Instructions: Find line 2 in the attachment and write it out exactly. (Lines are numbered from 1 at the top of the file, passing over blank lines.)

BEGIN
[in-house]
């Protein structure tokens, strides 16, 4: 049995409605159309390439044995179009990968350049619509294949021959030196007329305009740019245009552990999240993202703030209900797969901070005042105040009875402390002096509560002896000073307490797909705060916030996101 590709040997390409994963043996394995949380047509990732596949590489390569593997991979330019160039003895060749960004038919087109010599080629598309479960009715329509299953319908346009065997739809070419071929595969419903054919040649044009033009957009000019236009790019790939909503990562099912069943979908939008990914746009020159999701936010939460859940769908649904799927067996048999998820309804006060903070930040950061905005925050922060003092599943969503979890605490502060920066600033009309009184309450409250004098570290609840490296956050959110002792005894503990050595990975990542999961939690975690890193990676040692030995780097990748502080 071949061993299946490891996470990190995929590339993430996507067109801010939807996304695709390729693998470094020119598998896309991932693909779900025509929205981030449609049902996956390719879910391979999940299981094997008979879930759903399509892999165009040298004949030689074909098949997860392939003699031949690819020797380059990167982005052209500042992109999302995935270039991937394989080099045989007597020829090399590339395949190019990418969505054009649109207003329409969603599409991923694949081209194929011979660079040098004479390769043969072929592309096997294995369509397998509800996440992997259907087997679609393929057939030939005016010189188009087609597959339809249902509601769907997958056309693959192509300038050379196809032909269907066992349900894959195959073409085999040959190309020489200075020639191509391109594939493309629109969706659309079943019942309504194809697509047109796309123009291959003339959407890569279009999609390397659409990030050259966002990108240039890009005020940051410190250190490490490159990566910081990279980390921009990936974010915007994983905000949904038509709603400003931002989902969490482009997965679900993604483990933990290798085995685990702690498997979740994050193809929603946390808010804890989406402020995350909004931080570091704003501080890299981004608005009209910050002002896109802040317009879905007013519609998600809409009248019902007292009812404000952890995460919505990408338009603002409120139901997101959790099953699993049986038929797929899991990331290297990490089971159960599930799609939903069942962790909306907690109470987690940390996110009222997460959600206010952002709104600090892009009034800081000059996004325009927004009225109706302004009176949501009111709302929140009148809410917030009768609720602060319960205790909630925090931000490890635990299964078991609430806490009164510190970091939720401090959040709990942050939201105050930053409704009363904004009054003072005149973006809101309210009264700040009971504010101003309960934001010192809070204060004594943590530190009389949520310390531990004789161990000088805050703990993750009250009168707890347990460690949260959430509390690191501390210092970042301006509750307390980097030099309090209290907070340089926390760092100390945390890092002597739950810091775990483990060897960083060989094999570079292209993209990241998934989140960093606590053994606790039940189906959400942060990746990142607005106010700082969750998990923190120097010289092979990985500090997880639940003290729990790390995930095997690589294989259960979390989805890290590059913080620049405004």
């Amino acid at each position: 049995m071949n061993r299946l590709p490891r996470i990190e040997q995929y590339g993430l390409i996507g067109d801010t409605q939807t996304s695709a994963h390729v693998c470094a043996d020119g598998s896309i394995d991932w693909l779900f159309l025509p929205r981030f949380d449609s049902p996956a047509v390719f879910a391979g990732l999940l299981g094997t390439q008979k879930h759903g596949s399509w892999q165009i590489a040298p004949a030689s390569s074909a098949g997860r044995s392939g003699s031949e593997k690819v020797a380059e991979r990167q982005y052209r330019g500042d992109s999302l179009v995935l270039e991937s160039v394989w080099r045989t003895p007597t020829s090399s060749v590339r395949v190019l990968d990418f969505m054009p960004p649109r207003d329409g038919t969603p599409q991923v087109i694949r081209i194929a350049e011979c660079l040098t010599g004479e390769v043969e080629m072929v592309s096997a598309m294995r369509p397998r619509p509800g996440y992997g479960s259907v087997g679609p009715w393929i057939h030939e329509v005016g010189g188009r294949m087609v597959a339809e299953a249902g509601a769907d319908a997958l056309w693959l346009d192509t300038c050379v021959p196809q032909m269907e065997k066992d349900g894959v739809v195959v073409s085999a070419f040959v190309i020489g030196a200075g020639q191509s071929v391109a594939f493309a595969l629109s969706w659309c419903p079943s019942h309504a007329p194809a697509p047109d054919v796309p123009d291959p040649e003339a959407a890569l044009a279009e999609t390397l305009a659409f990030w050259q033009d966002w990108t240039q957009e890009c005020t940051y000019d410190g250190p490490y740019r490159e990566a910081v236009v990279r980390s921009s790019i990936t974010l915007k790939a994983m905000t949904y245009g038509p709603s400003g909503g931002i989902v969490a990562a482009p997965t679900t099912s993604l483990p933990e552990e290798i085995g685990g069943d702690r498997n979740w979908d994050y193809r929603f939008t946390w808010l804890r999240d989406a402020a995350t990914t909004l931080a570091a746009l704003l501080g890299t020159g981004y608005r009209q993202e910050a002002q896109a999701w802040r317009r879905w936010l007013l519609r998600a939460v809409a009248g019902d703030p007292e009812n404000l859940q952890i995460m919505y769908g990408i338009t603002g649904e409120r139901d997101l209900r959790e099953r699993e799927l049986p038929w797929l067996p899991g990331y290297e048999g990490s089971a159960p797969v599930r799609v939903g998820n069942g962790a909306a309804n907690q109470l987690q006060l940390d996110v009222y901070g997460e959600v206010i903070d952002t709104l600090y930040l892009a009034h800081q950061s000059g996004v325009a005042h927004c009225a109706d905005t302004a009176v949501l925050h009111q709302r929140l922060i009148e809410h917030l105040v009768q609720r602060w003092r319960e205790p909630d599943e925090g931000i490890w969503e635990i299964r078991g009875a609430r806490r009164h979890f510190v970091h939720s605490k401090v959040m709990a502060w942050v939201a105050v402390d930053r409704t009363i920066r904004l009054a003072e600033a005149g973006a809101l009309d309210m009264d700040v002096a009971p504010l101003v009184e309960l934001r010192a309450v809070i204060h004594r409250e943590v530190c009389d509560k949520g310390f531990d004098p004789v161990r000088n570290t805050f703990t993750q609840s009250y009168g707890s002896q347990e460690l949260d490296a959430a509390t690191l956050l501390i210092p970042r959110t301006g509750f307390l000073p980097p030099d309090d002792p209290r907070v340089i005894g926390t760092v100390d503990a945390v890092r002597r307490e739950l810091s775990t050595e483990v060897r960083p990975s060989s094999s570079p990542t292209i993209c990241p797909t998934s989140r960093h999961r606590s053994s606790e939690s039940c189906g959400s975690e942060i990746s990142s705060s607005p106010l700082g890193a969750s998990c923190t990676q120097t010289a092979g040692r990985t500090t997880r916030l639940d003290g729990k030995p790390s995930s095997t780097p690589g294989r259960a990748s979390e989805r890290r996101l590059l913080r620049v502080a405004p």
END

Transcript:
């Protein structure tokens, strides 16, 4: 049995409605159309390439044995179009990968350049619509294949021959030196007329305009740019245009552990999240993202703030209900797969901070005042105040009875402390002096509560002896000073307490797909705060916030996101 590709040997390409994963043996394995949380047509990732596949590489390569593997991979330019160039003895060749960004038919087109010599080629598309479960009715329509299953319908346009065997739809070419071929595969419903054919040649044009033009957009000019236009790019790939909503990562099912069943979908939008990914746009020159999701936010939460859940769908649904799927067996048999998820309804006060903070930040950061905005925050922060003092599943969503979890605490502060920066600033009309009184309450409250004098570290609840490296956050959110002792005894503990050595990975990542999961939690975690890193990676040692030995780097990748502080 071949061993299946490891996470990190995929590339993430996507067109801010939807996304695709390729693998470094020119598998896309991932693909779900025509929205981030449609049902996956390719879910391979999940299981094997008979879930759903399509892999165009040298004949030689074909098949997860392939003699031949690819020797380059990167982005052209500042992109999302995935270039991937394989080099045989007597020829090399590339395949190019990418969505054009649109207003329409969603599409991923694949081209194929011979660079040098004479390769043969072929592309096997294995369509397998509800996440992997259907087997679609393929057939030939005016010189188009087609597959339809249902509601769907997958056309693959192509300038050379196809032909269907066992349900894959195959073409085999040959190309020489200075020639191509391109594939493309629109969706659309079943019942309504194809697509047109796309123009291959003339959407890569279009999609390397659409990030050259966002990108240039890009005020940051410190250190490490490159990566910081990279980390921009990936974010915007994983905000949904038509709603400003931002989902969490482009997965679900993604483990933990290798085995685990702690498997979740994050193809929603946390808010804890989406402020995350909004931080570091704003501080890299981004608005009209910050002002896109802040317009879905007013519609998600809409009248019902007292009812404000952890995460919505990408338009603002409120139901997101959790099953699993049986038929797929899991990331290297990490089971159960599930799609939903069942962790909306907690109470987690940390996110009222997460959600206010952002709104600090892009009034800081000059996004325009927004009225109706302004009176949501009111709302929140009148809410917030009768609720602060319960205790909630925090931000490890635990299964078991609430806490009164510190970091939720401090959040709990942050939201105050930053409704009363904004009054003072005149973006809101309210009264700040009971504010101003309960934001010192809070204060004594943590530190009389949520310390531990004789161990000088805050703990993750009250009168707890347990460690949260959430509390690191501390210092970042301006509750307390980097030099309090209290907070340089926390760092100390945390890092002597739950810091775990483990060897960083060989094999570079292209993209990241998934989140960093606590053994606790039940189906959400942060990746990142607005106010700082969750998990923190120097010289092979990985500090997880639940003290729990790390995930095997690589294989259960979390989805890290590059913080620049405004």